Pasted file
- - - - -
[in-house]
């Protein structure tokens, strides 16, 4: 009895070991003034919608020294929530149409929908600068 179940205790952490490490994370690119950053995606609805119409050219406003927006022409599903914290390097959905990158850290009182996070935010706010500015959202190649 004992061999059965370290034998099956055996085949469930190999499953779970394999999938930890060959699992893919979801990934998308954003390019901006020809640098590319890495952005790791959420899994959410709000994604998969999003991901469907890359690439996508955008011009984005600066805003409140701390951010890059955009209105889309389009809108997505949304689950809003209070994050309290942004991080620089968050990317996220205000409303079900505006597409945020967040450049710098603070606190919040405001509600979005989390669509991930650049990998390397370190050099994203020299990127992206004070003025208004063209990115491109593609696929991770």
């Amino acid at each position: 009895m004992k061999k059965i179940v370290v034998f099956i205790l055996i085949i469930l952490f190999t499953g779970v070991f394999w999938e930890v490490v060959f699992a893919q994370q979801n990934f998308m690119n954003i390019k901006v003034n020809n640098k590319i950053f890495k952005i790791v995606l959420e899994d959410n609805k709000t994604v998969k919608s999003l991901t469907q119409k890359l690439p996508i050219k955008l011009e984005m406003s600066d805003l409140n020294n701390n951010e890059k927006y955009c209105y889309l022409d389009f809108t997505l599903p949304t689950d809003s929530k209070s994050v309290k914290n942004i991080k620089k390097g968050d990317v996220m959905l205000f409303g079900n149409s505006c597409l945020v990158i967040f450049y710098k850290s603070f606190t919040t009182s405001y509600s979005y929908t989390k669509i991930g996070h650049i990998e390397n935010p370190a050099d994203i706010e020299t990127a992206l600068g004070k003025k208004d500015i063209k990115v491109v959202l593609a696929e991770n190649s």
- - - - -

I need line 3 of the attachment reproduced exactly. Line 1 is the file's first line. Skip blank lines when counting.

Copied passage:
């Amino acid at each position: 009895m004992k061999k059965i179940v370290v034998f099956i205790l055996i085949i469930l952490f190999t499953g779970v070991f394999w999938e930890v490490v060959f699992a893919q994370q979801n990934f998308m690119n954003i390019k901006v003034n020809n640098k590319i950053f890495k952005i790791v995606l959420e899994d959410n609805k709000t994604v998969k919608s999003l991901t469907q119409k890359l690439p996508i050219k955008l011009e984005m406003s600066d805003l409140n020294n701390n951010e890059k927006y955009c209105y889309l022409d389009f809108t997505l599903p949304t689950d809003s929530k209070s994050v309290k914290n942004i991080k620089k390097g968050d990317v996220m959905l205000f409303g079900n149409s505006c597409l945020v990158i967040f450049y710098k850290s603070f606190t919040t009182s405001y509600s979005y929908t989390k669509i991930g996070h650049i990998e390397n935010p370190a050099d994203i706010e020299t990127a992206l600068g004070k003025k208004d500015i063209k990115v491109v959202l593609a696929e991770n190649s």